loops that excite riders are made possible by steel construction.
Engineers carefully calculate not only the angles and gravity
forces that the human body can tolerate but also where these
forces must be centered in order to keep passengers securely
in their seats. Courtesy of Arrow Dynamics, Inc.
A Case Study
all creative individuals--do not think in just one mode; they apply
their imaginations and skills in many different directions at the
same time. One of the best examples of this creative synthesis is
the design of roller coasters, which incorporates a wide range of
engineering specialties and capabilities in pursuit of a unique
combination of fun and safety. Modern coaster design incorporates
every possible technical innovation into a context that constantly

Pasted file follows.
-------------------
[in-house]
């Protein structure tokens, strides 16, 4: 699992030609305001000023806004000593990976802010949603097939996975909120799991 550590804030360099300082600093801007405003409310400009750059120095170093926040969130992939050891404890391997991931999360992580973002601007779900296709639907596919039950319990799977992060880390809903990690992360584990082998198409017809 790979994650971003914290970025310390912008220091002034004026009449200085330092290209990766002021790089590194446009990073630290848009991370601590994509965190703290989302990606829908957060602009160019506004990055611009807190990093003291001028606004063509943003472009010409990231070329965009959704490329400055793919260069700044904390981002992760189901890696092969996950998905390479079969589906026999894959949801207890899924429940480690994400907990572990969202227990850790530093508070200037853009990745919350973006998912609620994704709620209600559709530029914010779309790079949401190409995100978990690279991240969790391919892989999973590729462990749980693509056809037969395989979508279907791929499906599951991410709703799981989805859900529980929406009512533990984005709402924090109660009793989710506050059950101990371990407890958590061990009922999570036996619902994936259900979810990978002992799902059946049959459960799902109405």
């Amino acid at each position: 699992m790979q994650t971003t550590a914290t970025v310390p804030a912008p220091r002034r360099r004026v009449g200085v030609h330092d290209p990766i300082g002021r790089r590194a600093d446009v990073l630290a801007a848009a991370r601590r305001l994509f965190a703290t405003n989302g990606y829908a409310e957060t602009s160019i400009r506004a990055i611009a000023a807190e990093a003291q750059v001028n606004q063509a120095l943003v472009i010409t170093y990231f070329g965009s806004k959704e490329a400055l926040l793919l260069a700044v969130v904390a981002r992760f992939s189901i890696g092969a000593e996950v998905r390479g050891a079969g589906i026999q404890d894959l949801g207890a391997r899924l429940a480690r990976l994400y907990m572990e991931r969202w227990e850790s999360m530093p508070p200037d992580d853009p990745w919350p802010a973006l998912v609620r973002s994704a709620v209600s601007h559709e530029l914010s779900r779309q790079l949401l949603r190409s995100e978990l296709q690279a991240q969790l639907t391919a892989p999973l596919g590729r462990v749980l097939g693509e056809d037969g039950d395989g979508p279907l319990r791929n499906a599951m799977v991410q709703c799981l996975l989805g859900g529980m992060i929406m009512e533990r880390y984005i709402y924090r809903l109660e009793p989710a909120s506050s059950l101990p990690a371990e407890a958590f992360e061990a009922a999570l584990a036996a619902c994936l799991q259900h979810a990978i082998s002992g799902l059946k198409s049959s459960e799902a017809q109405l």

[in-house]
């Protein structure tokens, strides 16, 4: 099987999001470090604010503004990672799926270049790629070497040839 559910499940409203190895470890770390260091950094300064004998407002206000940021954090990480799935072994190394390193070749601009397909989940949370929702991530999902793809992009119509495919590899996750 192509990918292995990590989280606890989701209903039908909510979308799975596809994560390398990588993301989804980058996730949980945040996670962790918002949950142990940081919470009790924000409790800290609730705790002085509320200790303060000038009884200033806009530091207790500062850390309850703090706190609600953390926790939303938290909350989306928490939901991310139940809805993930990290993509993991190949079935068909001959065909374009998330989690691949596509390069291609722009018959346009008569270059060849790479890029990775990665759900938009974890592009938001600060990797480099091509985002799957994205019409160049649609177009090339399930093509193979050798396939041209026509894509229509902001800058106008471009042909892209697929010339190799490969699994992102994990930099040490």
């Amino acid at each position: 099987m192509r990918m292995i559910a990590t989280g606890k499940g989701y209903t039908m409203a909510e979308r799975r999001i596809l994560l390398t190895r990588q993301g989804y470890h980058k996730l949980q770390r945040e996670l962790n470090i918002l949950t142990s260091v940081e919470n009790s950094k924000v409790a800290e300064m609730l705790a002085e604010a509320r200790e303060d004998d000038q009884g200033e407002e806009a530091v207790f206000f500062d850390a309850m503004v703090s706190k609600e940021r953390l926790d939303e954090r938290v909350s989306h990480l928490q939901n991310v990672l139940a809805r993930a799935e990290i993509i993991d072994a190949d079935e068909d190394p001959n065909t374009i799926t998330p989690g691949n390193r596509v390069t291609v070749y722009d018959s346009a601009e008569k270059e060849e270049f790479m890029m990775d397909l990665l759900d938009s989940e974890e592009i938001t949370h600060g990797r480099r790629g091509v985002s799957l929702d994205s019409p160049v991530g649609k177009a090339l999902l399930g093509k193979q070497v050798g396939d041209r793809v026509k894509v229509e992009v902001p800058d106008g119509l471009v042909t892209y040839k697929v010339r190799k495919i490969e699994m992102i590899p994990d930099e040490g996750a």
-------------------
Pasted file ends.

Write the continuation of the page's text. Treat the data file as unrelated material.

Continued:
beckons to the imagination.
The first modern roller
coaster appeared in the 1880s at Coney Island, New York. Since then,
hundreds have been built around the world, in a wide range of styles,
materials, and sizes. After declining for some years following World
War II, the art of roller coaster design has staged a spectacular
revival in the 1980s and 90s. One of the leaders of this revival
is the Utah firm of Arrow Dynamics, which traces its beginnings
to the design of the first roller coaster at Disneyland, the Matterhorn
Bobsled, in 1959.
Arrow Dynamics is now
headed by mechanical engineer Ron Toomer, who joined the firm in
1965. He and his team have designed nearly a hundred coasters, pioneering
some of the most famous modern innovations, such as the corkscrew
turn, multiple loops, standing coasters, and suspended coasters.
Arrow's coasters incorporate modern lightweight materials, electronic
controls, finite-element computer aided design, aerodynamics, mechanical
systems, structural innovations, and even expertise from psychology